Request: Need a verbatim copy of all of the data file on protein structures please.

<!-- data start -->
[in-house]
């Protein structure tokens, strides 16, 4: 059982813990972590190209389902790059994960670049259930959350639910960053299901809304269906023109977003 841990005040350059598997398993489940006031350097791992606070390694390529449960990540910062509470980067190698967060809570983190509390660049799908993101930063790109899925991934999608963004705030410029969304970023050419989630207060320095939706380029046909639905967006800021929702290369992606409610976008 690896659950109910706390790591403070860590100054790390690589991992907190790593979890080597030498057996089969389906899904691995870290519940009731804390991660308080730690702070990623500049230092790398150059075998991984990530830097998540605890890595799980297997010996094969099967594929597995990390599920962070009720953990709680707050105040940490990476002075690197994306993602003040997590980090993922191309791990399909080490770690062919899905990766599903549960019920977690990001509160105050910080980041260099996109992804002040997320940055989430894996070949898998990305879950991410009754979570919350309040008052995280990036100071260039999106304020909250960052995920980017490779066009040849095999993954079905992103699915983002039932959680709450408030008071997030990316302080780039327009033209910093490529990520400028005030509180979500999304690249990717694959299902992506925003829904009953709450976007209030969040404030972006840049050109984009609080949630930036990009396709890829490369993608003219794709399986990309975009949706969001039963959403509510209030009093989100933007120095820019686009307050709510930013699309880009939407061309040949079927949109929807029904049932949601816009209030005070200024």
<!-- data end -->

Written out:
[in-house]
């Protein structure tokens, strides 16, 4: 059982813990972590190209389902790059994960670049259930959350639910960053299901809304269906023109977003 841990005040350059598997398993489940006031350097791992606070390694390529449960990540910062509470980067190698967060809570983190509390660049799908993101930063790109899925991934999608963004705030410029969304970023050419989630207060320095939706380029046909639905967006800021929702290369992606409610976008 690896659950109910706390790591403070860590100054790390690589991992907190790593979890080597030498057996089969389906899904691995870290519940009731804390991660308080730690702070990623500049230092790398150059075998991984990530830097998540605890890595799980297997010996094969099967594929597995990390599920962070009720953990709680707050105040940490990476002075690197994306993602003040997590980090993922191309791990399909080490770690062919899905990766599903549960019920977690990001509160105050910080980041260099996109992804002040997320940055989430894996070949898998990305879950991410009754979570919350309040008052995280990036100071260039999106304020909250960052995920980017490779066009040849095999993954079905992103699915983002039932959680709450408030008071997030990316302080780039327009033209910093490529990520400028005030509180979500999304690249990717694959299902992506925003829904009953709450976007209030969040404030972006840049050109984009609080949630930036990009396709890829490369993608003219794709399986990309975009949706969001039963959403509510209030009093989100933007120095820019686009307050709510930013699309880009939407061309040949079927949109929807029904049932949601816009209030005070200024």